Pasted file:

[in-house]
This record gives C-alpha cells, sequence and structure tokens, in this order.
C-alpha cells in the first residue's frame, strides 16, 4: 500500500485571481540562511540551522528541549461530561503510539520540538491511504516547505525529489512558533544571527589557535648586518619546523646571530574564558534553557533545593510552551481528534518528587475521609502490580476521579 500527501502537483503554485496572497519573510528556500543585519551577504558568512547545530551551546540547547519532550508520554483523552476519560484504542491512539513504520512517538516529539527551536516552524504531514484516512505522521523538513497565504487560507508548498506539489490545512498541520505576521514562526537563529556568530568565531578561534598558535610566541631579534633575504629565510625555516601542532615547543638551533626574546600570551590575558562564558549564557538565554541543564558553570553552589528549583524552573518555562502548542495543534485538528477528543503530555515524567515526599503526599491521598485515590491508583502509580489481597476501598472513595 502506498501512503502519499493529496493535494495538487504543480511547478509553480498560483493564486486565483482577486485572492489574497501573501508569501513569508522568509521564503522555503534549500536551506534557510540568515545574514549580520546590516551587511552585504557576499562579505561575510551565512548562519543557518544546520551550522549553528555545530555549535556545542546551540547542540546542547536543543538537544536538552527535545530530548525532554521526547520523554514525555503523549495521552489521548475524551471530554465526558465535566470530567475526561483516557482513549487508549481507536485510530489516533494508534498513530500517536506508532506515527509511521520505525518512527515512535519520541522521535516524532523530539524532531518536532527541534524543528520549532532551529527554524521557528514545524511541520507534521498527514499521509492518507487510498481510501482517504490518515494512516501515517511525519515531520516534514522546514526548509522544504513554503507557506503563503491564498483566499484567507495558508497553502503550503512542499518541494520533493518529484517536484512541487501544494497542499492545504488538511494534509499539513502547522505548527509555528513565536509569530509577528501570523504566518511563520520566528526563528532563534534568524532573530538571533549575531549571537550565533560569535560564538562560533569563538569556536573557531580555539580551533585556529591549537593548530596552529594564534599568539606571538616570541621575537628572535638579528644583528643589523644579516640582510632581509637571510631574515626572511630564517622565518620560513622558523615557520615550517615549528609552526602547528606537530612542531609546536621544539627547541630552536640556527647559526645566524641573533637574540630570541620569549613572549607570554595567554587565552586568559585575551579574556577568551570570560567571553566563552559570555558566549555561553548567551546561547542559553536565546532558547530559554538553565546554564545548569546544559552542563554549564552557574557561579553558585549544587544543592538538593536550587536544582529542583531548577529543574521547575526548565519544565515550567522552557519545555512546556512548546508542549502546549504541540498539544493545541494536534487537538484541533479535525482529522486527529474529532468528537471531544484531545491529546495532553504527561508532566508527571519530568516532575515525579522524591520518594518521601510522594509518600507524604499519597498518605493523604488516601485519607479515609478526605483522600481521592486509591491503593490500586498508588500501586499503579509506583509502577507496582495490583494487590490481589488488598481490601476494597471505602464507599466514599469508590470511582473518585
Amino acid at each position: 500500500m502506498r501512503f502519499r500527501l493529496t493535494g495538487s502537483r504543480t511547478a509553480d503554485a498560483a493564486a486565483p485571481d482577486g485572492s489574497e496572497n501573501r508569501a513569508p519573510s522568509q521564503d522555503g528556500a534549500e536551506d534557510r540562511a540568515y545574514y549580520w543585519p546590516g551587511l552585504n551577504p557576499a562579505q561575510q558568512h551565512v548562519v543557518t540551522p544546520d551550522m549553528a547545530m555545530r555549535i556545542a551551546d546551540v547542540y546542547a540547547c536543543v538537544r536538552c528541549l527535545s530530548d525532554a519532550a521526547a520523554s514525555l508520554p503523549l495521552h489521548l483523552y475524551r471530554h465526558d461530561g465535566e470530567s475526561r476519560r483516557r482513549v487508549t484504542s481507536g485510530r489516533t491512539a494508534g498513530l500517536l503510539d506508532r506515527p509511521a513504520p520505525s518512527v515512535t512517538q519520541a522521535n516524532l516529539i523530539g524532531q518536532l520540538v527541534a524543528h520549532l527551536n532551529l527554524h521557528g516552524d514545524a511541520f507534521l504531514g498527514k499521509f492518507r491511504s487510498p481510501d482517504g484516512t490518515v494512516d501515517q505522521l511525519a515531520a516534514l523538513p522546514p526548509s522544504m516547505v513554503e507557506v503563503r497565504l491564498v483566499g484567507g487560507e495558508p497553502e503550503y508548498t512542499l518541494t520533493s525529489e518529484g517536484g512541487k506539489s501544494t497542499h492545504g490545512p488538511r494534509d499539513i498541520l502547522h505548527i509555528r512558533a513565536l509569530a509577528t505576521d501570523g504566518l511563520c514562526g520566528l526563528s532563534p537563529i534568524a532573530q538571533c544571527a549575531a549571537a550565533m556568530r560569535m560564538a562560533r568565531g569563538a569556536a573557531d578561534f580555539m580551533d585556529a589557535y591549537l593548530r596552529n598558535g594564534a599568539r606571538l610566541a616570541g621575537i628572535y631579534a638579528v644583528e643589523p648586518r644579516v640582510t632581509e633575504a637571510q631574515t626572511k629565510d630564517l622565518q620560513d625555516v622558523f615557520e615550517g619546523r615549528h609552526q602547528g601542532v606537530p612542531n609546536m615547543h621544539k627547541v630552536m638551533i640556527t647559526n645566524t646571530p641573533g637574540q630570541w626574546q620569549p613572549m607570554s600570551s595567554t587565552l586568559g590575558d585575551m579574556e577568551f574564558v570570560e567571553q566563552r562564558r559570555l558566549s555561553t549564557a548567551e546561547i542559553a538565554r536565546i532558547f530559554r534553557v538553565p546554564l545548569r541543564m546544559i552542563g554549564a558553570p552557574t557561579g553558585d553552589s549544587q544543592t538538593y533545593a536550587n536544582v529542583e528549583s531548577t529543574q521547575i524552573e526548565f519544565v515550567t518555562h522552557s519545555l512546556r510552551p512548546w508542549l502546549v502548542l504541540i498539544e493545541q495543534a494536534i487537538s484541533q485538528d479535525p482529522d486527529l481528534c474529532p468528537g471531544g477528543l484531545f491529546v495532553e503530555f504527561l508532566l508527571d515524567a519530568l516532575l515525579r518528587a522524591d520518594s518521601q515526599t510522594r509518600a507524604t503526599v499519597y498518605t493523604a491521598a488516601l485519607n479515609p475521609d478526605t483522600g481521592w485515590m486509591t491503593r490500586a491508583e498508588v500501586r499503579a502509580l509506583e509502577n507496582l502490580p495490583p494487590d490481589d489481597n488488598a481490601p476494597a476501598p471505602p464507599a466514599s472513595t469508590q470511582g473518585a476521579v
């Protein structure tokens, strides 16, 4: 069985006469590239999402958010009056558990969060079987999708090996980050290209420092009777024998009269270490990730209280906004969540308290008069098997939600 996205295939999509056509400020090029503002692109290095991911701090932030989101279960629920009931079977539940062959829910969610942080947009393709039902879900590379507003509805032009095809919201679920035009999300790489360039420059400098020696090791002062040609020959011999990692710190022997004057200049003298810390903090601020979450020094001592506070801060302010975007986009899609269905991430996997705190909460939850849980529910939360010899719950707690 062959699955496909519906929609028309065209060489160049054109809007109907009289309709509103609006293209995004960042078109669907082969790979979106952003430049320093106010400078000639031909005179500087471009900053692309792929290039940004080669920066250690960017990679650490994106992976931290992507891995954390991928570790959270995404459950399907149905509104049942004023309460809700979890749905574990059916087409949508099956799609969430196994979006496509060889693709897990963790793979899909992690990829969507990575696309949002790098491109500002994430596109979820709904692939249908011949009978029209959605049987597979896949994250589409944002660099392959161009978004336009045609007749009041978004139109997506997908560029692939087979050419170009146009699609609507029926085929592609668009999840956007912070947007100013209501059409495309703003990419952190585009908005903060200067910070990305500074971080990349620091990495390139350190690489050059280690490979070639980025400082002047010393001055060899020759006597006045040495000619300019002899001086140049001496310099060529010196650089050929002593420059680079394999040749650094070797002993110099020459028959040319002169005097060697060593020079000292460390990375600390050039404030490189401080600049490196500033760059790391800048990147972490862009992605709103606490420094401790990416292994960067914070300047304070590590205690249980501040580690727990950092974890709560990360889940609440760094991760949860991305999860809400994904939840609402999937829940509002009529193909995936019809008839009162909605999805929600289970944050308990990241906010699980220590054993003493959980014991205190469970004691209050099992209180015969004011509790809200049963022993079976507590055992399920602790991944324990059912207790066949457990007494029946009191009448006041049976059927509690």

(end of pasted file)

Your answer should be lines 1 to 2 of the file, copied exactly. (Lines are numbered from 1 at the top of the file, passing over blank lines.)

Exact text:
[in-house]
This record gives C-alpha cells, sequence and structure tokens, in this order.